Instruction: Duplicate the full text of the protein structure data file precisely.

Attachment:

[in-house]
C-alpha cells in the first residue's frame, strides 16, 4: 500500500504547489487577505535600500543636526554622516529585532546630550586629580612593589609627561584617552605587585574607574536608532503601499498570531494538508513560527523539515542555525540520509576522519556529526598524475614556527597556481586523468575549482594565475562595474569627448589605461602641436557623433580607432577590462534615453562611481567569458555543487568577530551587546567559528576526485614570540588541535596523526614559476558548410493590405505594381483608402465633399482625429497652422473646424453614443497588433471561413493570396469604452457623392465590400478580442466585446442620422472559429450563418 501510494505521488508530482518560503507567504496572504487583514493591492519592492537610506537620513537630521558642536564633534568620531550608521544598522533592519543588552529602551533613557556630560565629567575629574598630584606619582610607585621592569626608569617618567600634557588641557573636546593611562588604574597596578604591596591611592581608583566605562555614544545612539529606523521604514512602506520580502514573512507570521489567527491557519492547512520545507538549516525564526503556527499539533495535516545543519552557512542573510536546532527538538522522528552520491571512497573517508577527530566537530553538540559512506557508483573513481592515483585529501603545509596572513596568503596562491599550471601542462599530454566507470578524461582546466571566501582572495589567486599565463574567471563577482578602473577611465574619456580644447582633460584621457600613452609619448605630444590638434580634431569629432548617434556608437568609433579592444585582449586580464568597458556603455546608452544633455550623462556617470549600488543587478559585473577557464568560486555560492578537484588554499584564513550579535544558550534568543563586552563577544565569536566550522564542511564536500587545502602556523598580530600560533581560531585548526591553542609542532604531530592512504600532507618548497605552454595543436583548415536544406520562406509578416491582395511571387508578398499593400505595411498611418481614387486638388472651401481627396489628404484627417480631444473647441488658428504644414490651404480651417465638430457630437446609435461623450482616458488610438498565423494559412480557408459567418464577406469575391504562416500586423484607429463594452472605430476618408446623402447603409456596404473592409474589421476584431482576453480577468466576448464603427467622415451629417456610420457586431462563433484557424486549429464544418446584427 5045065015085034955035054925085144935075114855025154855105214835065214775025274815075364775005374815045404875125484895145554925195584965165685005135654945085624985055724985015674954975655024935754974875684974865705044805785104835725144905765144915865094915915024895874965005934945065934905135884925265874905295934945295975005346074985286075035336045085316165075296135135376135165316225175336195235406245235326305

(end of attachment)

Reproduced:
[in-house]
C-alpha cells in the first residue's frame, strides 16, 4: 500500500504547489487577505535600500543636526554622516529585532546630550586629580612593589609627561584617552605587585574607574536608532503601499498570531494538508513560527523539515542555525540520509576522519556529526598524475614556527597556481586523468575549482594565475562595474569627448589605461602641436557623433580607432577590462534615453562611481567569458555543487568577530551587546567559528576526485614570540588541535596523526614559476558548410493590405505594381483608402465633399482625429497652422473646424453614443497588433471561413493570396469604452457623392465590400478580442466585446442620422472559429450563418 501510494505521488508530482518560503507567504496572504487583514493591492519592492537610506537620513537630521558642536564633534568620531550608521544598522533592519543588552529602551533613557556630560565629567575629574598630584606619582610607585621592569626608569617618567600634557588641557573636546593611562588604574597596578604591596591611592581608583566605562555614544545612539529606523521604514512602506520580502514573512507570521489567527491557519492547512520545507538549516525564526503556527499539533495535516545543519552557512542573510536546532527538538522522528552520491571512497573517508577527530566537530553538540559512506557508483573513481592515483585529501603545509596572513596568503596562491599550471601542462599530454566507470578524461582546466571566501582572495589567486599565463574567471563577482578602473577611465574619456580644447582633460584621457600613452609619448605630444590638434580634431569629432548617434556608437568609433579592444585582449586580464568597458556603455546608452544633455550623462556617470549600488543587478559585473577557464568560486555560492578537484588554499584564513550579535544558550534568543563586552563577544565569536566550522564542511564536500587545502602556523598580530600560533581560531585548526591553542609542532604531530592512504600532507618548497605552454595543436583548415536544406520562406509578416491582395511571387508578398499593400505595411498611418481614387486638388472651401481627396489628404484627417480631444473647441488658428504644414490651404480651417465638430457630437446609435461623450482616458488610438498565423494559412480557408459567418464577406469575391504562416500586423484607429463594452472605430476618408446623402447603409456596404473592409474589421476584431482576453480577468466576448464603427467622415451629417456610420457586431462563433484557424486549429464544418446584427 5045065015085034955035054925085144935075114855025154855105214835065214775025274815075364775005374815045404875125484895145554925195584965165685005135654945085624985055724985015674954975655024935754974875684974865705044805785104835725144905765144915865094915915024895874965005934945065934905135884925265874905295934945295975005346074985286075035336045085316165075296135135376135165316225175336195235406245235326305